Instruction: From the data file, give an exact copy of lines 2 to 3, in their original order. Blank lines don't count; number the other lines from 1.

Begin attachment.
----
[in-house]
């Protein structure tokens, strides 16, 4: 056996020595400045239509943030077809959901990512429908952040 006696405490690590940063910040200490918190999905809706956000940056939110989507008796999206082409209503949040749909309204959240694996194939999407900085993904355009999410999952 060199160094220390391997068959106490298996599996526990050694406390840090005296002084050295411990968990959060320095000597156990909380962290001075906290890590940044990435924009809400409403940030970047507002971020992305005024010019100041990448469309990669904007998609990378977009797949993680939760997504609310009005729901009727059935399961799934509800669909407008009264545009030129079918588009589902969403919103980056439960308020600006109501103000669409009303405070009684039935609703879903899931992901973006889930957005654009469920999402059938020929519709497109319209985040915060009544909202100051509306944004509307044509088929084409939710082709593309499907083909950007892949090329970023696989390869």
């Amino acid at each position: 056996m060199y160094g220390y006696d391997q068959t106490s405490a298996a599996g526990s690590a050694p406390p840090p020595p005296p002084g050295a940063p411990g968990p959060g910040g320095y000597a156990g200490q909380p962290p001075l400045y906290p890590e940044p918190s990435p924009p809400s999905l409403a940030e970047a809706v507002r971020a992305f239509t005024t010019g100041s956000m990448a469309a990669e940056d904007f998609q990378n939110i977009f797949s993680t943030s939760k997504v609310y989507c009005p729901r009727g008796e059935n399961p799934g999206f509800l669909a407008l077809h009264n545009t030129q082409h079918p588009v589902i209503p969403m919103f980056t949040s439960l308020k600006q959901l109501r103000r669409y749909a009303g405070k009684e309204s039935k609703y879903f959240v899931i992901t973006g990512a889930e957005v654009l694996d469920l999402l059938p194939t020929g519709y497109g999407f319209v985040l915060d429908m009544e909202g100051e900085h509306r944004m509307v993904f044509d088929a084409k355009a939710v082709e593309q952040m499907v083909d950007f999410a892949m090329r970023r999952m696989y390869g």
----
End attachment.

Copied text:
């Protein structure tokens, strides 16, 4: 056996020595400045239509943030077809959901990512429908952040 006696405490690590940063910040200490918190999905809706956000940056939110989507008796999206082409209503949040749909309204959240694996194939999407900085993904355009999410999952 060199160094220390391997068959106490298996599996526990050694406390840090005296002084050295411990968990959060320095000597156990909380962290001075906290890590940044990435924009809400409403940030970047507002971020992305005024010019100041990448469309990669904007998609990378977009797949993680939760997504609310009005729901009727059935399961799934509800669909407008009264545009030129079918588009589902969403919103980056439960308020600006109501103000669409009303405070009684039935609703879903899931992901973006889930957005654009469920999402059938020929519709497109319209985040915060009544909202100051509306944004509307044509088929084409939710082709593309499907083909950007892949090329970023696989390869």
């Amino acid at each position: 056996m060199y160094g220390y006696d391997q068959t106490s405490a298996a599996g526990s690590a050694p406390p840090p020595p005296p002084g050295a940063p411990g968990p959060g910040g320095y000597a156990g200490q909380p962290p001075l400045y906290p890590e940044p918190s990435p924009p809400s999905l409403a940030e970047a809706v507002r971020a992305f239509t005024t010019g100041s956000m990448a469309a990669e940056d904007f998609q990378n939110i977009f797949s993680t943030s939760k997504v609310y989507c009005p729901r009727g008796e059935n399961p799934g999206f509800l669909a407008l077809h009264n545009t030129q082409h079918p588009v589902i209503p969403m919103f980056t949040s439960l308020k600006q959901l109501r103000r669409y749909a009303g405070k009684e309204s039935k609703y879903f959240v899931i992901t973006g990512a889930e957005v654009l694996d469920l999402l059938p194939t020929g519709y497109g999407f319209v985040l915060d429908m009544e909202g100051e900085h509306r944004m509307v993904f044509d088929a084409k355009a939710v082709e593309q952040m499907v083909d950007f999410a892949m090329r970023r999952m696989y390869g």